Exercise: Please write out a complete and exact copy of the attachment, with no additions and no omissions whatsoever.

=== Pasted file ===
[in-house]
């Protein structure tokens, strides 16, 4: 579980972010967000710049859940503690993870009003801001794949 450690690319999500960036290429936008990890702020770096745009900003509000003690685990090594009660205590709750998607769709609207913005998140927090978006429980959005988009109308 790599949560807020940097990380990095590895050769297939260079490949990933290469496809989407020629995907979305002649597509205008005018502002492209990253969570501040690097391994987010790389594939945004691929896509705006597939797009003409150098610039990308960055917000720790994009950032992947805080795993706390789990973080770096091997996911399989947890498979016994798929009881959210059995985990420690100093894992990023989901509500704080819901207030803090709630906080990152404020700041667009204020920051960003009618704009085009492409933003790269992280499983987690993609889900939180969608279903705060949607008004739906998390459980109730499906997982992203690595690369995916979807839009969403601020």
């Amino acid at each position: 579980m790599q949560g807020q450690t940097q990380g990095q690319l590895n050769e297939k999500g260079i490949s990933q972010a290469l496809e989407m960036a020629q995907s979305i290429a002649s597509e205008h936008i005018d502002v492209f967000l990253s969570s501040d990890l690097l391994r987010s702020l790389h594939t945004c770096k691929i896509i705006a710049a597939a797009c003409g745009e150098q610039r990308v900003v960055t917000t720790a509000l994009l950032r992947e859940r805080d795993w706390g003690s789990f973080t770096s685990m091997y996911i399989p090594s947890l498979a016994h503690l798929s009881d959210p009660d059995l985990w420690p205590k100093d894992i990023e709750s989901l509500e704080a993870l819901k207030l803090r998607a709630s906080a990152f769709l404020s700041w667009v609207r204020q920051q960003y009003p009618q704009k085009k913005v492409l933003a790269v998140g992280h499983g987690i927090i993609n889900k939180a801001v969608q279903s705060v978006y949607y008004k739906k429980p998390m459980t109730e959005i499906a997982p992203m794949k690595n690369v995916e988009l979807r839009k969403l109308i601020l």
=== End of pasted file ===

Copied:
[in-house]
């Protein structure tokens, strides 16, 4: 579980972010967000710049859940503690993870009003801001794949 450690690319999500960036290429936008990890702020770096745009900003509000003690685990090594009660205590709750998607769709609207913005998140927090978006429980959005988009109308 790599949560807020940097990380990095590895050769297939260079490949990933290469496809989407020629995907979305002649597509205008005018502002492209990253969570501040690097391994987010790389594939945004691929896509705006597939797009003409150098610039990308960055917000720790994009950032992947805080795993706390789990973080770096091997996911399989947890498979016994798929009881959210059995985990420690100093894992990023989901509500704080819901207030803090709630906080990152404020700041667009204020920051960003009618704009085009492409933003790269992280499983987690993609889900939180969608279903705060949607008004739906998390459980109730499906997982992203690595690369995916979807839009969403601020």
């Amino acid at each position: 579980m790599q949560g807020q450690t940097q990380g990095q690319l590895n050769e297939k999500g260079i490949s990933q972010a290469l496809e989407m960036a020629q995907s979305i290429a002649s597509e205008h936008i005018d502002v492209f967000l990253s969570s501040d990890l690097l391994r987010s702020l790389h594939t945004c770096k691929i896509i705006a710049a597939a797009c003409g745009e150098q610039r990308v900003v960055t917000t720790a509000l994009l950032r992947e859940r805080d795993w706390g003690s789990f973080t770096s685990m091997y996911i399989p090594s947890l498979a016994h503690l798929s009881d959210p009660d059995l985990w420690p205590k100093d894992i990023e709750s989901l509500e704080a993870l819901k207030l803090r998607a709630s906080a990152f769709l404020s700041w667009v609207r204020q920051q960003y009003p009618q704009k085009k913005v492409l933003a790269v998140g992280h499983g987690i927090i993609n889900k939180a801001v969608q279903s705060v978006y949607y008004k739906k429980p998390m459980t109730e959005i499906a997982p992203m794949k690595n690369v995916e988009l979807r839009k969403l109308i601020l």